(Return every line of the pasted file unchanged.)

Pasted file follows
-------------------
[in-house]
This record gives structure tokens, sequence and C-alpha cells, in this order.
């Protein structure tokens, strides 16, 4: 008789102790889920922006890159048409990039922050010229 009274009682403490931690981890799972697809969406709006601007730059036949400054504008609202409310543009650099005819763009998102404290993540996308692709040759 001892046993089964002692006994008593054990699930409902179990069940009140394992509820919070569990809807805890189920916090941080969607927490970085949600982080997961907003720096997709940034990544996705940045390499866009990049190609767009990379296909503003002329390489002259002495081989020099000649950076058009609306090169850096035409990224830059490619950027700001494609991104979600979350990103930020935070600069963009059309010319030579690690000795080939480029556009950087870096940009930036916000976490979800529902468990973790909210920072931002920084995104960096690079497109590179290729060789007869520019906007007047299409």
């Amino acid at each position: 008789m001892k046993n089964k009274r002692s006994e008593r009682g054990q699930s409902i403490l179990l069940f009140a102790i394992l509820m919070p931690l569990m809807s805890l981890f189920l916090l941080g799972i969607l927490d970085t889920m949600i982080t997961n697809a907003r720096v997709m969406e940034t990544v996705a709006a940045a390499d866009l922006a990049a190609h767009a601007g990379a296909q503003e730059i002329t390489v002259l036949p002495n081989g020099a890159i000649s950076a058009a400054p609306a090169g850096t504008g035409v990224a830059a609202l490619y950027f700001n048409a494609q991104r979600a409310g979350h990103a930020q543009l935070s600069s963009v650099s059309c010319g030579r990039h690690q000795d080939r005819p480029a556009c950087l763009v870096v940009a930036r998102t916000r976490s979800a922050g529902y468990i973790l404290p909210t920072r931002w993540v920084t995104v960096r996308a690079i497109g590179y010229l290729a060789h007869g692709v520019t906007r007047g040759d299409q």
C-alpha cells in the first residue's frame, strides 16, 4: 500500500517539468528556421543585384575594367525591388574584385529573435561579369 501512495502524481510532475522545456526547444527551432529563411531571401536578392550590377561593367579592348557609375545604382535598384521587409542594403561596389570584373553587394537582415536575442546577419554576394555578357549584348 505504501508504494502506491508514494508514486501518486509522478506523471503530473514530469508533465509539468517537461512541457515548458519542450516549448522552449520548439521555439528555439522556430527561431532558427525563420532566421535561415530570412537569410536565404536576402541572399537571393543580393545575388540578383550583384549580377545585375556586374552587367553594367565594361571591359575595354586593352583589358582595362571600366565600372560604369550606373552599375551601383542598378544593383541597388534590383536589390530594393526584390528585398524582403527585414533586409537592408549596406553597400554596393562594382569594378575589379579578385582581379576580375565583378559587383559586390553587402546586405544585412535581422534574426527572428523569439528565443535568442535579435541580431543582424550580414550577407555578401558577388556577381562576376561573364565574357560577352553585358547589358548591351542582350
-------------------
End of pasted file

[in-house]
This record gives structure tokens, sequence and C-alpha cells, in this order.
């Protein structure tokens, strides 16, 4: 008789102790889920922006890159048409990039922050010229 009274009682403490931690981890799972697809969406709006601007730059036949400054504008609202409310543009650099005819763009998102404290993540996308692709040759 001892046993089964002692006994008593054990699930409902179990069940009140394992509820919070569990809807805890189920916090941080969607927490970085949600982080997961907003720096997709940034990544996705940045390499866009990049190609767009990379296909503003002329390489002259002495081989020099000649950076058009609306090169850096035409990224830059490619950027700001494609991104979600979350990103930020935070600069963009059309010319030579690690000795080939480029556009950087870096940009930036916000976490979800529902468990973790909210920072931002920084995104960096690079497109590179290729060789007869520019906007007047299409």
């Amino acid at each position: 008789m001892k046993n089964k009274r002692s006994e008593r009682g054990q699930s409902i403490l179990l069940f009140a102790i394992l509820m919070p931690l569990m809807s805890l981890f189920l916090l941080g799972i969607l927490d970085t889920m949600i982080t997961n697809a907003r720096v997709m969406e940034t990544v996705a709006a940045a390499d866009l922006a990049a190609h767009a601007g990379a296909q503003e730059i002329t390489v002259l036949p002495n081989g020099a890159i000649s950076a058009a400054p609306a090169g850096t504008g035409v990224a830059a609202l490619y950027f700001n048409a494609q991104r979600a409310g979350h990103a930020q543009l935070s600069s963009v650099s059309c010319g030579r990039h690690q000795d080939r005819p480029a556009c950087l763009v870096v940009a930036r998102t916000r976490s979800a922050g529902y468990i973790l404290p909210t920072r931002w993540v920084t995104v960096r996308a690079i497109g590179y010229l290729a060789h007869g692709v520019t906007r007047g040759d299409q």
C-alpha cells in the first residue's frame, strides 16, 4: 500500500517539468528556421543585384575594367525591388574584385529573435561579369 501512495502524481510532475522545456526547444527551432529563411531571401536578392550590377561593367579592348557609375545604382535598384521587409542594403561596389570584373553587394537582415536575442546577419554576394555578357549584348 505504501508504494502506491508514494508514486501518486509522478506523471503530473514530469508533465509539468517537461512541457515548458519542450516549448522552449520548439521555439528555439522556430527561431532558427525563420532566421535561415530570412537569410536565404536576402541572399537571393543580393545575388540578383550583384549580377545585375556586374552587367553594367565594361571591359575595354586593352583589358582595362571600366565600372560604369550606373552599375551601383542598378544593383541597388534590383536589390530594393526584390528585398524582403527585414533586409537592408549596406553597400554596393562594382569594378575589379579578385582581379576580375565583378559587383559586390553587402546586405544585412535581422534574426527572428523569439528565443535568442535579435541580431543582424550580414550577407555578401558577388556577381562576376561573364565574357560577352553585358547589358548591351542582350